IN Fashion Magazine
"The ultimate glamour that anyone can posses is free will," says Wendy James, 25 year old front woman for British band Transvision Vamp, "That's what glamour is, an expression of freedom."
As the only female in an all guy rock 'n' roll outfit (the other members are guitarist Nick Sayer, bassist Dave Parsons, drummer Tex Axile ) and a particularly provocative one at that. James not only embodies her definition of glamour, she gives it a tweak or two. Ever since Transvision Vamp rocketed into the musical map two years ago with Pop Art, followed by Velveteen a year or so later, James - tiny, talented, beautiful and rebellious - has caused a Goliath sized stir. At the onset the brouhaha centered around her relationship with then boyfriend Sayer, the pair hooked up when James was just 16. As Transvision Vamp evolved, the euro press made much of James obvious attributes. Labeling her exploitive. All of which is true enough, but her sexuality is more than just skin deep. It's who she is, no apologies.
"Everytime someone slags Madonna off," says the blue-eyed blonde, "I see they're doing it for the same reason they'd slag me off - they can't stand a woman who is full possession of her facets. There are so many women out there who deny their femininity in order to achieve certain goals in life and that's not being a feminist," she continues, the picture of cool in her bra top, cut off's and lace up boots. " Surely a feminsist is a woman who is proud to be a woman and still get what she wants?"
Little wonder that she cites bad-boy rockers Joe Strummer and The Rolling Stones as sources of inspiration. " It's their inner strength, their commitment. It's having conviction in ones self and in what you do." she explains. Which is why she also finds Patti Smith and Chrissie Hynde - women with elements of male in them - completely compelling. "I'm proud that there's male in me, too, because there is nothing more insulting to a woman than other females who act coy and submissive." she says with derision. Just in the sphere of pop stars. I see so many who put on their nice dresses and look cute an I think it just perpetuates the stereotype that women should be seen and not heard - like pretty children. That's not what woman is about. Females are mothers of the planet. We bear everything on our shoulders. We're tough talkers, you know, and if there ever has to be a stereotype, that's what it should be. That women are a force to be reckoned with."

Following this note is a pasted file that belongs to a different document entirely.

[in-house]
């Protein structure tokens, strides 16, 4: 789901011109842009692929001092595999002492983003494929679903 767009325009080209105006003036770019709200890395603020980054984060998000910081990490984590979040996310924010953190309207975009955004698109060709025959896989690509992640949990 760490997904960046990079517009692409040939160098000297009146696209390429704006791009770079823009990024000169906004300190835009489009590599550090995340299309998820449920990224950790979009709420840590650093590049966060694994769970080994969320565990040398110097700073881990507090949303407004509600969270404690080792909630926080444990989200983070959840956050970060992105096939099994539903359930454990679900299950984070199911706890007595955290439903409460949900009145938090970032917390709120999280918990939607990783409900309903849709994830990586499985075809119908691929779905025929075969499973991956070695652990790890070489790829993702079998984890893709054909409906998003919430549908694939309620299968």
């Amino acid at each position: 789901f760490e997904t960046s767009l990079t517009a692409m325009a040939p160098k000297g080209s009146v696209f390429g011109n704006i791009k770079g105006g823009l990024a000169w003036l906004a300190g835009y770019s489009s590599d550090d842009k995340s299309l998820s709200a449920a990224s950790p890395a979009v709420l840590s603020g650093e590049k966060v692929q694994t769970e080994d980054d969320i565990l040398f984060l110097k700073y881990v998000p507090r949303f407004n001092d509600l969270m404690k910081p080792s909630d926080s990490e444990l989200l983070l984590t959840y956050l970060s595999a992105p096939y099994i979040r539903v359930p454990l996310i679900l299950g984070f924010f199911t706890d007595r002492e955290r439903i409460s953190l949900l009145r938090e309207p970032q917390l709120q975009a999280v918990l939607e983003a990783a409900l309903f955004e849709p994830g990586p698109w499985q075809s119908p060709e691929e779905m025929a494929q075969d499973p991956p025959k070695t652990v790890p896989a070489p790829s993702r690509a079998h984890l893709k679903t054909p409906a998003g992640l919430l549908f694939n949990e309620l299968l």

James' view on sexuality and glamour will soon take a more literal turn as she prepares for today's photo shoot. But right now her freckled face is completely without make-up : she's free in other words of the trappings of, Wendy James, the bombshell. But beneath both exteriors lies a desire to succeed first and foremost as a rock 'n' roll star. " Later when I look back at my career, I won't be looking at the photos thinking, "Didn't I do well." It's the music I want to be proud of."
James' defiance comes through loud and clear on vinyl, as does her drive and female appeal. While Sayer is the predominant songwriter in the band, James shares 5 co-credits on Transvision Vamp's third album, "Little Magnets vs. The Bubble Of Babble" ( MCA ). " In the early I was insecure about voicing my ideas in case they were laughed at," she admits, " but these days I'm more confident." Aptly enough in "Pressure Times", a hard-driving, punk-laced rocker James sings-talks. "As I get older, I get a little bolder, I speak my mind, I dont waste my time, gonna generate some heat yeah keep on my feet." In "Ain't No Rules", a blues-tinged tune, she tells us, "Got my pen and my pad, gonna get it all down, cause words are a road that leads out of town." As in "(I Just Wanna) B With U," the first single, her breathy voice is at turns hard and sexy. "When you're young trying to escape your environment, you become a boxer, a footballer or a pop star," James concludes, "and 'pen and pad', that's an analogy for finding a direction: finding where your real life is."
James for one did fall into a George Jetson-like routine of standing in place. Faced with two paths as a teen - finish her advance levels in Drama or form a band with Nick Sayer - she chose the alternative route. "The idea of succeeding on my terms, which meant working with Nick, with no back-up support, or educational authority, was exciting. It was two years of angst. Then one day, we knew we couldn't get the demo tapes any better. We started toting them around. It took nine months to get a record deal and viola, the rest is history..."
Having won fans throughout Europe and Asia with their past two releases and fever pitch shows, the band sees America as the land left to conquer. A sampler cd was released this summer to whet US appetites. In Late August look for Little Magnets vs The Bubble Of Babble, and the 'piece de resistance' and if all goes to plan a US Tour. "Performing," James reveals, her blue eyes now in dream land, "is the one thing that makes everything else worthwhile... to see a capacity crowd cheering is the best, best, best..."